February 4th 2009
Following an extremely kind offer from one of our long-term supporters we were able to hold a special reception at the National Portrait Gallery in London to highlight our work with prisoners of conscience in Zimbabwe. Our good friend John Simpson, the BBC World Affairs Editor kindly agreed to come along and speak, as did Shepherd Yuda, one of our beneficiaries who received a grant in 2009. It was also the perfect opportunity to preview a selection of the stunning images taken for us by a senior staff photographer at Getty Images who had travelled undercover to Zimbabwe last summer.
We were lucky enough to be given access to the stunning Balcony Gallery for the event so our invited donors, trustees, supporters and volunteers also got to enjoy the work of artists such as, Lucien Freud, Bryan Organ and Chris Ofili.
The evening was opened with a speech from Sir Henry Brooke, the Chair of our Trustees. He then introduced John Simpson who spoke about the current political and humanitarian situation in Zimbabwe and explained how being a member of an opposition political party, something we take for granted, requires a huge amount of courage and personal conviction in a country such as Zimbabwe. Here at Prisoners of Conscience (PoC) we have helped over 200 activists from Zimbabwe who have been victims of intimidation, unlawful detention and appalling violence just for expressing their peaceful opposition to the government.
John then introduced a slideshow of some of the images taken recently for PoC in Zimbabwe. These remarkable photos show courageous individuals who have been persecuted and tortured for their support of the opposition MDC party and do make quite harrowing viewing, but they depict in unprecedented detail the reality of the conditions our beneficiaries have to endure. After viewing the photos Shepherd bravely agreed to share his own story of persecution in Zimbabwe with our guests.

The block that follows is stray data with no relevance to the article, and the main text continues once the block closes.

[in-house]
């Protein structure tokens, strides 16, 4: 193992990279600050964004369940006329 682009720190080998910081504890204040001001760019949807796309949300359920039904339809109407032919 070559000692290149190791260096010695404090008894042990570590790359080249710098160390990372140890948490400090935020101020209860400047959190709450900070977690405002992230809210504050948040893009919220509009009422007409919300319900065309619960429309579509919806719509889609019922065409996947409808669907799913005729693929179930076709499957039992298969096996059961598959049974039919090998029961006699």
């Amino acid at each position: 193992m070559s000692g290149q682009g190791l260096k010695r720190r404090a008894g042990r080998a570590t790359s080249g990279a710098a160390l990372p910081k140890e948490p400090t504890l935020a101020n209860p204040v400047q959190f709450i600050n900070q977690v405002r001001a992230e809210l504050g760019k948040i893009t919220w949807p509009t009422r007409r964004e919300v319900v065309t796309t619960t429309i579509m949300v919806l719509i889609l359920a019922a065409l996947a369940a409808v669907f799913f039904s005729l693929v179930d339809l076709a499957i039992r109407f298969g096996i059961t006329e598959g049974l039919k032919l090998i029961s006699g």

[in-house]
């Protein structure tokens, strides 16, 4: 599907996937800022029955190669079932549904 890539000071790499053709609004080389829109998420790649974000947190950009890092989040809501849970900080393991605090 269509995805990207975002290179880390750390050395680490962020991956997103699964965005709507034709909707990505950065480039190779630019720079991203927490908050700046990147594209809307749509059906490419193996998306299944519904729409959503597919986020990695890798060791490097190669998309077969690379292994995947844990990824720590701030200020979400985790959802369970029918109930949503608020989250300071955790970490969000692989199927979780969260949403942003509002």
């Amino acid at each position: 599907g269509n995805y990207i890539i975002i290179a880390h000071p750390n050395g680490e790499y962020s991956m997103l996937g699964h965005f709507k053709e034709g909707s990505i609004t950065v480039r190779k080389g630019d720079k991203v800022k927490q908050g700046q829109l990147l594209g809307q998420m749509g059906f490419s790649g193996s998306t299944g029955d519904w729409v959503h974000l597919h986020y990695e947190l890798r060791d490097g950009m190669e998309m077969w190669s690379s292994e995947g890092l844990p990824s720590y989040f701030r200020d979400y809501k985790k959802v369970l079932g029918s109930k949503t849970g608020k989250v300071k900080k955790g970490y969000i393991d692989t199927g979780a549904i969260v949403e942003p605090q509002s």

Shepherd was a prison guard in Zimbabwe. Highly trained and well paid, he was loyal to the government, until he realised just how bad things had become. Shepherd is also a peaceful, honest man. When he joined the opposition party, the MDC, his personal nightmare began and over a number of years he was beaten, thrown in prison himself, and then demoted. After secretly filming prison conditions and vote-rigging last year, it became clear that he must flee for his life, and take his wife and children with him. Once he arrived in the UK and was granted refugee status his troubles unfortunately weren’t over as he had no money and the food the family had saved in anticipation of a wait until Shepherd’s application for Jobseeker’s Allowance was processed run out. They were literally starving and extremely concerned for the health of their baby son. Thankfully we were able to rush through a relief grant so they could buy food and essential items for the baby.
Everyone was moved by Shepherd’s very personal account and after the closing thanks by Lynn Carter, PoC Director, our guests took the opportunity to chat to him and the other staff and trustees about Zimbabwe and our work in the region.
The evening was a great success and a full exhibition of all 30 or so images taken by our photographer is being planned for later in the year. Details will of course be posted on our website.